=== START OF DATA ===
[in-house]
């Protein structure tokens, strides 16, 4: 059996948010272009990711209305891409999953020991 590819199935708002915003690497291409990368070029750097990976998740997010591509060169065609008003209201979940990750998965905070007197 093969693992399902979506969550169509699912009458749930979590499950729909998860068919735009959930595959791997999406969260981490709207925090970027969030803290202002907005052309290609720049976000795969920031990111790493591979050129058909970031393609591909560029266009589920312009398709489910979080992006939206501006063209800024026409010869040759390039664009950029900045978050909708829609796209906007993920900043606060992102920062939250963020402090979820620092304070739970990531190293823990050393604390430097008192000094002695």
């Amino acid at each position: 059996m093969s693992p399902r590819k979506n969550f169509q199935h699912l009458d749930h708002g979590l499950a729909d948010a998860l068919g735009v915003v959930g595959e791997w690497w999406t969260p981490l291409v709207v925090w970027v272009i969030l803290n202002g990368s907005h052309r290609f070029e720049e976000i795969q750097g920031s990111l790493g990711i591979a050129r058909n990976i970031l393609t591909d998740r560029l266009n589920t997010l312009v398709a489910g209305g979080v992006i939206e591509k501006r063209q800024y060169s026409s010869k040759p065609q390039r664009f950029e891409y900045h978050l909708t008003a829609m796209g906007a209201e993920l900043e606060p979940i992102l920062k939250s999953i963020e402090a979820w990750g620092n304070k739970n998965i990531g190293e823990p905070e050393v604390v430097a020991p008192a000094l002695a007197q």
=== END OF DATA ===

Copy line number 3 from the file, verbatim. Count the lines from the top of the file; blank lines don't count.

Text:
């Amino acid at each position: 059996m093969s693992p399902r590819k979506n969550f169509q199935h699912l009458d749930h708002g979590l499950a729909d948010a998860l068919g735009v915003v959930g595959e791997w690497w999406t969260p981490l291409v709207v925090w970027v272009i969030l803290n202002g990368s907005h052309r290609f070029e720049e976000i795969q750097g920031s990111l790493g990711i591979a050129r058909n990976i970031l393609t591909d998740r560029l266009n589920t997010l312009v398709a489910g209305g979080v992006i939206e591509k501006r063209q800024y060169s026409s010869k040759p065609q390039r664009f950029e891409y900045h978050l909708t008003a829609m796209g906007a209201e993920l900043e606060p979940i992102l920062k939250s999953i963020e402090a979820w990750g620092n304070k739970n998965i990531g190293e823990p905070e050393v604390v430097a020991p008192a000094l002695a007197q």